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Livelihood After the Dams: Experiences of Tributary Dams in the Mekong River

  • Yuka Kiguchi
Chapter
Part of the Asia in Transition book series (AT, volume 7)

Abstract

Over the past 20 years, Southeast Asia has seen the intensification of dam-building projects across and within nations. This chapter exams the construction of dams along Mekong tributaries and their impact on the livelihood of local communities. It focuses closely on the Pak Mun Dam case in northeastern Thailand to show how local communities have been left to bear the negative impacts of dam construction, and how these have affected both fisheries and local knowledge. This chapter argues that the Pak Mun Dam case can serve as a departure point to understand the socio-environmental changes that will arise with the construction of a new dam in the region, the Lower Sesan 2 Dam in Cambodia. Ultimately, this chapter shows what is at stake in the construction of both the dams in terms of impacts upon fish diversity, the loss of fisheries in the Mekong River, and human displacement.

Keyword

Mekong river Hydropower dams Northeast Thailand Cambodia Livelihood Pak Mun Dam Lower Sesan 2 Dam 

Notes

Acknowledgements

At the field research, Dr. Kanokwan Manorom, Ubon Ratchathani University and Ms. Sompharn Khundee, Supporter of Assembly of the Poor helped me to conduct fieldwork in Thailand. Dr. Akihisa Iwata, Professor at the Graduate School of Asian and African Area Studies (ASAFAS), Kyoto University, provided valuable advice for collecting data. 3S Rivers Protection Network (3SPN) helped me to interview villagers in Ratanakiri Province, Cambodia. Colleagues of the Mekong Watch provided invaluable support to continue working on this issue. This survey would not have been possible without those who kindly allowed me to interview them, and I thank them all. I also would like to express my appreciation to Ms. Wanida Thantiwithayaphitak. Her devotion to those villagers who have suffered from the Pak Mun Dam has inspired me to keep researching this issue. Field research was supported by the Keidanren Nature Conservation Fund and two ASAFAS programs, Initiatives for Attractive Education in Graduate Schools and the 21st Century COE program: Aiming for COE of Integrated Area Studies. At Ubon Ratchathani, The Mekong Sub-region Social Research Center (MSSRC) assisted to provide me with formal research status to conduct field surveys in Thailand.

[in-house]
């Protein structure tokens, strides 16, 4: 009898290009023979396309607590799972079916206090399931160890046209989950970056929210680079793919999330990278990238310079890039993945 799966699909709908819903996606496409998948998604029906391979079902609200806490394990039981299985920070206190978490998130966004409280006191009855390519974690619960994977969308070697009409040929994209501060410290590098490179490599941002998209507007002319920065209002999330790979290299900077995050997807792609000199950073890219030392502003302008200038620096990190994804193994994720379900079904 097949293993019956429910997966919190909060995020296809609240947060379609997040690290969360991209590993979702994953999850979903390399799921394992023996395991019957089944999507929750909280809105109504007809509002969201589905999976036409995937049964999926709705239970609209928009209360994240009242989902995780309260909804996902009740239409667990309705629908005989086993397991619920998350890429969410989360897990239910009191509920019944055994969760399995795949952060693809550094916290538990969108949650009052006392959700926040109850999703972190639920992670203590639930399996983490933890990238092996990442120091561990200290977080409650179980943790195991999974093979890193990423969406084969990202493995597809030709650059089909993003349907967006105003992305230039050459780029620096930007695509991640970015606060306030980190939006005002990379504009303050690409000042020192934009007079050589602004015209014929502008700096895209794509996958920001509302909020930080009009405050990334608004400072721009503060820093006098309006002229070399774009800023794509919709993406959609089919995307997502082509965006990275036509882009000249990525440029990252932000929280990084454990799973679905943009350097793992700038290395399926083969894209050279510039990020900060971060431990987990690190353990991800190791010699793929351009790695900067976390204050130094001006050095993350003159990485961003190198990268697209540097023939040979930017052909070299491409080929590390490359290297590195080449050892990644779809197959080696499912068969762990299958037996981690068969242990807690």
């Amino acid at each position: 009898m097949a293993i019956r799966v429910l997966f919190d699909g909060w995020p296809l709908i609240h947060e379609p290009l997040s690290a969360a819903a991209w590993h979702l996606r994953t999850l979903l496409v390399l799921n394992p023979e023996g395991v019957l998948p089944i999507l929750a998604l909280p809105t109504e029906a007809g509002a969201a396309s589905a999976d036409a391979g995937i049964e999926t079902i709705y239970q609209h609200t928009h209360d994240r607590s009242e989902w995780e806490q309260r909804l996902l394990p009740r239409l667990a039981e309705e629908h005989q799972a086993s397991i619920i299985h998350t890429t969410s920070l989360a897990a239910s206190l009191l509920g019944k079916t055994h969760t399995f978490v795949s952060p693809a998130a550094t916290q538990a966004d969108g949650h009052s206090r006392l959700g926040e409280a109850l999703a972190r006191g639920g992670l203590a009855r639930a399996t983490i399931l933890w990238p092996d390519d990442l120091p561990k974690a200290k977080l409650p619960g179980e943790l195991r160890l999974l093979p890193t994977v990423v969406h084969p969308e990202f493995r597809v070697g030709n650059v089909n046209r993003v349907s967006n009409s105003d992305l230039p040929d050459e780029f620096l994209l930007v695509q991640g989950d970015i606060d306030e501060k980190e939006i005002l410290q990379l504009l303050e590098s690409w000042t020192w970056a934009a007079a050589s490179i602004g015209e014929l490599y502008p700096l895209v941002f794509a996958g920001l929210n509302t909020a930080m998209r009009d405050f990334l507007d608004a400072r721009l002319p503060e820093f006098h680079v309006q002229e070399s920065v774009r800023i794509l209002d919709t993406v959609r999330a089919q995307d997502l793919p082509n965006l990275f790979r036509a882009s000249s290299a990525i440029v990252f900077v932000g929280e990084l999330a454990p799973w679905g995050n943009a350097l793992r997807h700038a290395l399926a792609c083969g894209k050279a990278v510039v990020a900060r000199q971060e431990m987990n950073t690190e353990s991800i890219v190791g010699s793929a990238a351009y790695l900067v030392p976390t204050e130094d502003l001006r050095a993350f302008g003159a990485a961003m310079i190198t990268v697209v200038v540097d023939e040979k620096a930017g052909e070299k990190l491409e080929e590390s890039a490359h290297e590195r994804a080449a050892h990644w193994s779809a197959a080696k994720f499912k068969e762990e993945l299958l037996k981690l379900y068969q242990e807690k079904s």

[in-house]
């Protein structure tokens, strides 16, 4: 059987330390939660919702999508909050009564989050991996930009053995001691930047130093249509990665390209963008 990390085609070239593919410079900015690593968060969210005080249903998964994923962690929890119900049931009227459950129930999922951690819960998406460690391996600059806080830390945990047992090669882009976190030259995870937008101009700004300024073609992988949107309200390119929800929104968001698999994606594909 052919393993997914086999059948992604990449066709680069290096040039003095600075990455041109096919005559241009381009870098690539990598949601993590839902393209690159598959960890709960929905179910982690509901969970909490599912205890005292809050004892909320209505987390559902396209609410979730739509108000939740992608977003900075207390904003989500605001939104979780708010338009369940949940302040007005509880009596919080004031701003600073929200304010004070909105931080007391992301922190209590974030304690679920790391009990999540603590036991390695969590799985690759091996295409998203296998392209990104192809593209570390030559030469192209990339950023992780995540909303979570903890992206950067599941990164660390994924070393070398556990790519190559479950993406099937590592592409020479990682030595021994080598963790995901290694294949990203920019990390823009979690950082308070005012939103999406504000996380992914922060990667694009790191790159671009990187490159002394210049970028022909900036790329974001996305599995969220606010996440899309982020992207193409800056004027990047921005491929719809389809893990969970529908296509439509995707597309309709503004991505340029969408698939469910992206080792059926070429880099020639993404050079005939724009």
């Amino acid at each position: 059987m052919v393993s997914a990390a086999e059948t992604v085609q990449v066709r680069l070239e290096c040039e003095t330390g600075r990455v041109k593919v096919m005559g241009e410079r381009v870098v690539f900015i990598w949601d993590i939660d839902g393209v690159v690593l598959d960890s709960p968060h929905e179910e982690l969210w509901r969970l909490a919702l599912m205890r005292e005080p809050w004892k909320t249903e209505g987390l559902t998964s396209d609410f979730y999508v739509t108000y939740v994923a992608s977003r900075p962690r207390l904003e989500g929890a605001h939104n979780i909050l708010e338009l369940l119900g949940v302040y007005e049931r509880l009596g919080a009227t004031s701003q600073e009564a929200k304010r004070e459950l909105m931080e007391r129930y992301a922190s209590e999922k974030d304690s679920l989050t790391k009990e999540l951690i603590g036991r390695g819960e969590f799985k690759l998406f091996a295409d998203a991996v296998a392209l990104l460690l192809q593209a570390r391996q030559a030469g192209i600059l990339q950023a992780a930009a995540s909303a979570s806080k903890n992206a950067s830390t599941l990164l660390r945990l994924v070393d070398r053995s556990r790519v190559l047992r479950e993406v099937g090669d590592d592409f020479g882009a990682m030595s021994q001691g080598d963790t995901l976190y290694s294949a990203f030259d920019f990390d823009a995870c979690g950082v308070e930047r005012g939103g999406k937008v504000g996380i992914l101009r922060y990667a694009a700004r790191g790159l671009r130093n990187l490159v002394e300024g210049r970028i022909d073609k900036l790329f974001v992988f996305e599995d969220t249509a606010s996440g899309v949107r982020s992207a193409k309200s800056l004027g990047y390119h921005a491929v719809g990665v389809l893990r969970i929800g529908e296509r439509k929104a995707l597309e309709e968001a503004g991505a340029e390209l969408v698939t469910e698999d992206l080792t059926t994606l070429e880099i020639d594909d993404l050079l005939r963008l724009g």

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Copyright information

© Springer Nature Singapore Pte Ltd. 2018

Authors and Affiliations

  1. 1.Mekong WatchTokyoJapan

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